U.S. consumers are feeling great about the economy right now.
And according to the University of Michigan’s latest check on consumer sentiment, the average American thinks the economic situation right now is “as good as it gets.”
On Friday, the UMich survey showed the consumer sentiment index hit 101.1, the highest level for the reading since the start of 2004. This tops the highs this index hit after the election, when both business and consumer sentiment surveys showed broad optimism in the wake of President Donald Trump’s election win.
“While the early October surge indicates greater optimism about the future course of the economy, it also reflects an unmistakable sense among consumers that economic prospects are now about as good as could be expected,” said Richard Curtin, chief economist for the survey.
“This ‘as good as it gets’ outlook is supported by a moderation in the expected pace of growth in both personal finances and the overall economy, accompanied by a growing sense that, even with this moderation, it would still mean the continuation of good economic times,” Curtin added.
Bouncing back from hurricanes
The UMich sentiment data also followed retail sales figures for September released early Friday morning, which showed retail sales rose by 1.6%, the most since March 2015. This jump was aided by a boost in spending on cars after vehicles were lost to both hurricanes Irma and Harvey.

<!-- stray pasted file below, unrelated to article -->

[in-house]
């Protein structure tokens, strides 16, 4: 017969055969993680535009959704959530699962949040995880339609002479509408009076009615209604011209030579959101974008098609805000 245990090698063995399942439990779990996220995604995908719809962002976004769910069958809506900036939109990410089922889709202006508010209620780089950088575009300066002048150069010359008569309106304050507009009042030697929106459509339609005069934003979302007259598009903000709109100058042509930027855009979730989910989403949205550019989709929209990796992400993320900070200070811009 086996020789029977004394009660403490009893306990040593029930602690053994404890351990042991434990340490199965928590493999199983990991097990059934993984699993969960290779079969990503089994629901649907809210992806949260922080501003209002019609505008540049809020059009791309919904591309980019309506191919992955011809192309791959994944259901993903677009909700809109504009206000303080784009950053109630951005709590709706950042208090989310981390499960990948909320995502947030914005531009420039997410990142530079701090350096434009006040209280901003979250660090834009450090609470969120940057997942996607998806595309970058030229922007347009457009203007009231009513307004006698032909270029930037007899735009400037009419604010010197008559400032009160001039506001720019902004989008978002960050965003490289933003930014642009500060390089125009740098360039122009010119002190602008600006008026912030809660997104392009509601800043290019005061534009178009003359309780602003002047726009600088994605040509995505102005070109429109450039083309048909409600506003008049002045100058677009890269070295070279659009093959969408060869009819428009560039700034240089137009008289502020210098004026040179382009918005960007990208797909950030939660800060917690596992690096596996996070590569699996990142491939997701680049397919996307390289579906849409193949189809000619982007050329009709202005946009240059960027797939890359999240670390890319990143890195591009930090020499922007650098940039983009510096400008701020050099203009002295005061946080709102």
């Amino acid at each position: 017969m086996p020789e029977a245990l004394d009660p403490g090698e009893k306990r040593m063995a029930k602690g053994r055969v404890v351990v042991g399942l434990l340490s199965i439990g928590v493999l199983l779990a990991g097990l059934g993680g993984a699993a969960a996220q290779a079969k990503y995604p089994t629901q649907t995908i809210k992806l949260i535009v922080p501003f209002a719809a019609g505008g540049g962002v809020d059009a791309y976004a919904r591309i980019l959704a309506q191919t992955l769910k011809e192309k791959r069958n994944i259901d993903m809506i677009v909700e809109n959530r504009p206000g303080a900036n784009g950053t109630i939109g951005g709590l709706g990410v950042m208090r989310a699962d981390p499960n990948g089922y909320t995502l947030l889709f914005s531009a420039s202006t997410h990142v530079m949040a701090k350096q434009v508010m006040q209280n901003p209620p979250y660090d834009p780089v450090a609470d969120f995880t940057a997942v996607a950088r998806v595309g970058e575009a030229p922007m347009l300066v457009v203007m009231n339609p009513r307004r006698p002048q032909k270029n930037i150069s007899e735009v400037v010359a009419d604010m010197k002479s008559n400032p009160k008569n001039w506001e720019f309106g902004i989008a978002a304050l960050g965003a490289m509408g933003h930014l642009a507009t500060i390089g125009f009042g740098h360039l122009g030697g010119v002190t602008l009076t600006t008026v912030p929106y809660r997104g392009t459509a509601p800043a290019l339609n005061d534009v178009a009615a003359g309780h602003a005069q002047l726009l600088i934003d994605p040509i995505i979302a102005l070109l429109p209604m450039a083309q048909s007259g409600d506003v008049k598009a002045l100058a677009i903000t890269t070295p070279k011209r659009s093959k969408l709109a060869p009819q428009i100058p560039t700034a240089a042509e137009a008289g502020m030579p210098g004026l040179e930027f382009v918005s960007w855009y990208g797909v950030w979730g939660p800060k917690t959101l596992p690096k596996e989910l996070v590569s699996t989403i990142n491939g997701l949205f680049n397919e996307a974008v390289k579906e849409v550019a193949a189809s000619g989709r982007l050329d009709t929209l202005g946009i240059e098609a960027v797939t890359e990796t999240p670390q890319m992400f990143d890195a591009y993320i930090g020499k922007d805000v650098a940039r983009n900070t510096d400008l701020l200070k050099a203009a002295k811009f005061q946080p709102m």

Andrew Hunter at Capital Economics said the retail sales report, “provides further evidence that the economy is bouncing back from the disruption caused by the hurricanes.”
The UMich survey, which is a preliminary reading on confidence in October, thus adds credence to the idea that after September economic data were negatively impacted by the hurricane — take, for instance, last week’s disappointing jobs report — the economy remains in a strong position to rebound.
And while the strong consumer sentiment reading could raise alarm bells among those who see surging confidence as a harbinger of pre-downturn excesses building in the economy, Curtin said this strong reading, “is independent of the ultimate length of an expansion.”
“Indeed, nothing in the latest survey indicates that consumers anticipate an economic downturn anytime soon,” Curtin said, “which contrarians may consider a clear warning sign of trouble ahead.”
Myles Udland is a writer at Yahoo Finance. Follow him on Twitter @MylesUdland
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